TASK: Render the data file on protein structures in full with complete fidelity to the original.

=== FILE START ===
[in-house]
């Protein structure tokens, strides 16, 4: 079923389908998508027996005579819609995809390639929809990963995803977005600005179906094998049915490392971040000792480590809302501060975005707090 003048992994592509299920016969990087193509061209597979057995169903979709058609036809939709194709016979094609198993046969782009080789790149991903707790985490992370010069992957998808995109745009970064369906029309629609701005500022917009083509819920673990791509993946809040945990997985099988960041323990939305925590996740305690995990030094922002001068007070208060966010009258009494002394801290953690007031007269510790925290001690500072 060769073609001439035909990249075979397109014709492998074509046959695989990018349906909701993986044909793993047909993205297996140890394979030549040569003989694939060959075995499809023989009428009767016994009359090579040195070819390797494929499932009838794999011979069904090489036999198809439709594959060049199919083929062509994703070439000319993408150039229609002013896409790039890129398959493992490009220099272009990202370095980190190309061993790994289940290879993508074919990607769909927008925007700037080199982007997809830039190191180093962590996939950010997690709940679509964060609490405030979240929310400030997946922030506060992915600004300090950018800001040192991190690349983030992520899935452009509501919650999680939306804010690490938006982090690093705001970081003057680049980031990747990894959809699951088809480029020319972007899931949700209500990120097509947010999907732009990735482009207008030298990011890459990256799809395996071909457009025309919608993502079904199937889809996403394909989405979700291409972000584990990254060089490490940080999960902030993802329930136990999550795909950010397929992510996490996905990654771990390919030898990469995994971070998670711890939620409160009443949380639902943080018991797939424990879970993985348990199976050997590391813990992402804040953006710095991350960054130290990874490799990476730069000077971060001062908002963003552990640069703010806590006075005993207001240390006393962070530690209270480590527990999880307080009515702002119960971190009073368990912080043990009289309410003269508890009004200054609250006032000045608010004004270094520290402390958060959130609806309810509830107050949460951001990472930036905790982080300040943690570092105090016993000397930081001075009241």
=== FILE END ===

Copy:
[in-house]
């Protein structure tokens, strides 16, 4: 079923389908998508027996005579819609995809390639929809990963995803977005600005179906094998049915490392971040000792480590809302501060975005707090 003048992994592509299920016969990087193509061209597979057995169903979709058609036809939709194709016979094609198993046969782009080789790149991903707790985490992370010069992957998808995109745009970064369906029309629609701005500022917009083509819920673990791509993946809040945990997985099988960041323990939305925590996740305690995990030094922002001068007070208060966010009258009494002394801290953690007031007269510790925290001690500072 060769073609001439035909990249075979397109014709492998074509046959695989990018349906909701993986044909793993047909993205297996140890394979030549040569003989694939060959075995499809023989009428009767016994009359090579040195070819390797494929499932009838794999011979069904090489036999198809439709594959060049199919083929062509994703070439000319993408150039229609002013896409790039890129398959493992490009220099272009990202370095980190190309061993790994289940290879993508074919990607769909927008925007700037080199982007997809830039190191180093962590996939950010997690709940679509964060609490405030979240929310400030997946922030506060992915600004300090950018800001040192991190690349983030992520899935452009509501919650999680939306804010690490938006982090690093705001970081003057680049980031990747990894959809699951088809480029020319972007899931949700209500990120097509947010999907732009990735482009207008030298990011890459990256799809395996071909457009025309919608993502079904199937889809996403394909989405979700291409972000584990990254060089490490940080999960902030993802329930136990999550795909950010397929992510996490996905990654771990390919030898990469995994971070998670711890939620409160009443949380639902943080018991797939424990879970993985348990199976050997590391813990992402804040953006710095991350960054130290990874490799990476730069000077971060001062908002963003552990640069703010806590006075005993207001240390006393962070530690209270480590527990999880307080009515702002119960971190009073368990912080043990009289309410003269508890009004200054609250006032000045608010004004270094520290402390958060959130609806309810509830107050949460951001990472930036905790982080300040943690570092105090016993000397930081001075009241």